More stereo posts are appearing in forums, more members are sharing 3D photographs, viewing them, becoming more curious about the format and having a go themselves.
In my stereo threads members have asked about varied aspects of 'shooting stereo' and viewing the results. But the answers are scattered among the threads. The purpose of this thread is to offer a one-stop service for members who may want to know more about the 'how to' of stereo photography. I shall do my best to answer your questions or link you towards the right direction. In doing so I hope to assist you in literally opening up a new dimension in your photography!
There is much I could choose to begin writing about so I shall begin with answering the most direct and simple of questions. Should you want to know more please post your enquiry into this thread and I shall answer as best I can ...
So, what is stereo photography?
Stereo photography is the combining of two similar images to create a third which offers the perception of depth. The two images mimic what each eye sees in the manner we view the world. Therefore, people who can see only with one eye cannot, unfortunately, perceive depth or recreate it in stereo photography.
How is a stereogram viewed?
There are two ways of viewing a stereogram, namely freeviewing or by using a viewing aid.
Freeviewing itself means looking at a stereo commonly in one of two ways: parallel or crossed. The former is the most natural inasmuch the left eye looks at the left image and the right eye looks at the right image. A central image appears giving stereo depth. The effect is impressive. There is one significant limitation with this method. The width of the the stereogram cannot be wider than the distance between the viewer's pupils. Trying to get your eyes to splay further left and right than they are is not recommended! The consequence of this is Parallel stereos tend to be small.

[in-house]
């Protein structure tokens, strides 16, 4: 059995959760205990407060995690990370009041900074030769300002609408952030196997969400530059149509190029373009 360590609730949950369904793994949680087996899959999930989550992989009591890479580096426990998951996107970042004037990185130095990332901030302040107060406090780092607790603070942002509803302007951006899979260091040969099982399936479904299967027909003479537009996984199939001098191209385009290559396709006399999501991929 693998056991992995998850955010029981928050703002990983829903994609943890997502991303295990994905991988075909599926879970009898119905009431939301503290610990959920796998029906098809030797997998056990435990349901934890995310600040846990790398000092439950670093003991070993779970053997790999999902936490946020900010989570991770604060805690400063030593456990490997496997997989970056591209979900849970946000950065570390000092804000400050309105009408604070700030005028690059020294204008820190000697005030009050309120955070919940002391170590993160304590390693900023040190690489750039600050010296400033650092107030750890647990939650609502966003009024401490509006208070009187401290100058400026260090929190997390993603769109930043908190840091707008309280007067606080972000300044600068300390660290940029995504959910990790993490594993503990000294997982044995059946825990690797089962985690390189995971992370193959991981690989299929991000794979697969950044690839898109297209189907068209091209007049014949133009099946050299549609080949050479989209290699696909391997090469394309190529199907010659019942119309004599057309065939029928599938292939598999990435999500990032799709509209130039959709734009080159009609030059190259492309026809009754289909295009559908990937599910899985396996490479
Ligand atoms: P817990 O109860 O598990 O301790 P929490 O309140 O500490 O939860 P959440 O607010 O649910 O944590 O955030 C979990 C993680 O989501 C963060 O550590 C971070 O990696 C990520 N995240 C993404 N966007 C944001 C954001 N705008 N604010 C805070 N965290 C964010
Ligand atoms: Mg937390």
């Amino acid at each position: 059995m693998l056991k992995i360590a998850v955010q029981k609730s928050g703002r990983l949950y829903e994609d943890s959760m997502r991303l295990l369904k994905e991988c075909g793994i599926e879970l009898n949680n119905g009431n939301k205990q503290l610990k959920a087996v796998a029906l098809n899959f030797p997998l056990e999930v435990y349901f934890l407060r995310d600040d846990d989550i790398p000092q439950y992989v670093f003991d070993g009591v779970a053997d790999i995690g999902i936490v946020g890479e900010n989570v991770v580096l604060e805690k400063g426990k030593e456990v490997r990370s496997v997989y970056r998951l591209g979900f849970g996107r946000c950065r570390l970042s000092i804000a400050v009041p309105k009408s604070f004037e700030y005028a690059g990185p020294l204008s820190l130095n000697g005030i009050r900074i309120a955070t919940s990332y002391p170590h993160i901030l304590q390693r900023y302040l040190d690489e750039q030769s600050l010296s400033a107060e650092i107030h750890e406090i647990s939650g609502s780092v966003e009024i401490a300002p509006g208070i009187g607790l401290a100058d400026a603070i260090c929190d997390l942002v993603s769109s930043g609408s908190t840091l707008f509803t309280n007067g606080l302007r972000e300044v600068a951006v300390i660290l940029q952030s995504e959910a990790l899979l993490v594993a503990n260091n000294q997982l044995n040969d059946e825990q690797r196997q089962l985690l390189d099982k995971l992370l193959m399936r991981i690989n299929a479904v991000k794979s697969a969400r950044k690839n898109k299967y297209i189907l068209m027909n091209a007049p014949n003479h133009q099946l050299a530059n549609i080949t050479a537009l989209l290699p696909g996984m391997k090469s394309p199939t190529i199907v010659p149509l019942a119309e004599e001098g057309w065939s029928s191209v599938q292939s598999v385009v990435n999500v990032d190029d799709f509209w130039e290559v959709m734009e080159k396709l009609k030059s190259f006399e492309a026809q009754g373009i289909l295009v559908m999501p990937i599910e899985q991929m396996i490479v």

Crossed stereos on the other hand can be viewed in sizes which can be very large indeed -- even poster sized if you wished. Crossed stereos are those which are commonly posted to POTN. In this method the left eye looks at the right image, the right eye looks at the left image and a central image fuses to give stereo depth. With practice this can be done almost instantaneously and effortlessly. The sense of depth is also very impressive though slightly shallower than in Parallel freeviewing.
Novice freeviewers often report sensations of strain at first. Frequently this is the result of straining the eye muscles by crossing eyes too vigourously. This can be made worse by viewing a monitor which is too close. For best results sit 2 or 3 feet away and practice little and often. Some people acquire the knack at once, others have to persist with regular practice -- just as I did -- before their first stereo pings into depth! The watchword is 'relax' and you will achieve your aim in the end.
Anyone with corrected vision can freeview!
There are various mechanical aids available on the market to assist people in viewing Parallel stereos. These vary in price and sophistication. Before mastering P freeviewing I used the Pokescope. It makes viewing a cinch. Another benefit of this device is it allows the viewing of stereos which are too big to freeview.
There is another popular stereo format which requires a viewing aid and that is called "anaglyph". I have only seen one in the forums. This is the fuzzy looking red and blue image type often found in magazines. Spectacles with a red filter for one eye and a blue filter for the other eye are needed for viewing. The great benefit of anaglyph format is that very large images can be viewed and they can be zoomed around giving the viewer the sense of being immersed in the scene -- and all in stereo depth!
Thanks for reading and if you want to know more about any aspect of stereo photography, please, feel free to ask!!